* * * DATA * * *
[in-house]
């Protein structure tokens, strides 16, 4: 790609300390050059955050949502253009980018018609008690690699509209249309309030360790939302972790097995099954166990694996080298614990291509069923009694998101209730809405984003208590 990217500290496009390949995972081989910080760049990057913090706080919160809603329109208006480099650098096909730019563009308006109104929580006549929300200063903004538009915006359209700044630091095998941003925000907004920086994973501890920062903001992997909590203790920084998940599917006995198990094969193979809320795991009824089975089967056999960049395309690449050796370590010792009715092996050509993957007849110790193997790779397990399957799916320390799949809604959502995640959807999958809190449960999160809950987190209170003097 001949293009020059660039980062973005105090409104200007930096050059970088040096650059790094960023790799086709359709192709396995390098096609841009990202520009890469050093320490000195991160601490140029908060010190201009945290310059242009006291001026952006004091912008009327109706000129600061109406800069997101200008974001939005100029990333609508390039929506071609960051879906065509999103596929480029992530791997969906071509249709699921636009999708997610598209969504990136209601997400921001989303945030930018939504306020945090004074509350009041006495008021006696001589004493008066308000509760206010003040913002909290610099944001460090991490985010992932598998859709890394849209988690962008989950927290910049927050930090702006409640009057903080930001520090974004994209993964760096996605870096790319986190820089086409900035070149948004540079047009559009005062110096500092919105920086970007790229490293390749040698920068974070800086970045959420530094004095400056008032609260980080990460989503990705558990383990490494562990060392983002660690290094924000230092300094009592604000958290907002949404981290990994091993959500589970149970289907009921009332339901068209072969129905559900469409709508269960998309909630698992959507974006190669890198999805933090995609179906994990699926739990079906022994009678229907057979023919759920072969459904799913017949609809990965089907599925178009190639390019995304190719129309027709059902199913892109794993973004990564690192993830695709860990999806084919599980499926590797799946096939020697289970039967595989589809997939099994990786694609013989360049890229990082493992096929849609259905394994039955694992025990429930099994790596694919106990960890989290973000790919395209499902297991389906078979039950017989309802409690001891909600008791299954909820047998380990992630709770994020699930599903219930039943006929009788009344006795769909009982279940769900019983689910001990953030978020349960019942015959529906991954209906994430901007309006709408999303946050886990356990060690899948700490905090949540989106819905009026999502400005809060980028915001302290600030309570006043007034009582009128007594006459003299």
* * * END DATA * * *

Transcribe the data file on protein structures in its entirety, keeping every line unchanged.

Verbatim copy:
[in-house]
């Protein structure tokens, strides 16, 4: 790609300390050059955050949502253009980018018609008690690699509209249309309030360790939302972790097995099954166990694996080298614990291509069923009694998101209730809405984003208590 990217500290496009390949995972081989910080760049990057913090706080919160809603329109208006480099650098096909730019563009308006109104929580006549929300200063903004538009915006359209700044630091095998941003925000907004920086994973501890920062903001992997909590203790920084998940599917006995198990094969193979809320795991009824089975089967056999960049395309690449050796370590010792009715092996050509993957007849110790193997790779397990399957799916320390799949809604959502995640959807999958809190449960999160809950987190209170003097 001949293009020059660039980062973005105090409104200007930096050059970088040096650059790094960023790799086709359709192709396995390098096609841009990202520009890469050093320490000195991160601490140029908060010190201009945290310059242009006291001026952006004091912008009327109706000129600061109406800069997101200008974001939005100029990333609508390039929506071609960051879906065509999103596929480029992530791997969906071509249709699921636009999708997610598209969504990136209601997400921001989303945030930018939504306020945090004074509350009041006495008021006696001589004493008066308000509760206010003040913002909290610099944001460090991490985010992932598998859709890394849209988690962008989950927290910049927050930090702006409640009057903080930001520090974004994209993964760096996605870096790319986190820089086409900035070149948004540079047009559009005062110096500092919105920086970007790229490293390749040698920068974070800086970045959420530094004095400056008032609260980080990460989503990705558990383990490494562990060392983002660690290094924000230092300094009592604000958290907002949404981290990994091993959500589970149970289907009921009332339901068209072969129905559900469409709508269960998309909630698992959507974006190669890198999805933090995609179906994990699926739990079906022994009678229907057979023919759920072969459904799913017949609809990965089907599925178009190639390019995304190719129309027709059902199913892109794993973004990564690192993830695709860990999806084919599980499926590797799946096939020697289970039967595989589809997939099994990786694609013989360049890229990082493992096929849609259905394994039955694992025990429930099994790596694919106990960890989290973000790919395209499902297991389906078979039950017989309802409690001891909600008791299954909820047998380990992630709770994020699930599903219930039943006929009788009344006795769909009982279940769900019983689910001990953030978020349960019942015959529906991954209906994430901007309006709408999303946050886990356990060690899948700490905090949540989106819905009026999502400005809060980028915001302290600030309570006043007034009582009128007594006459003299």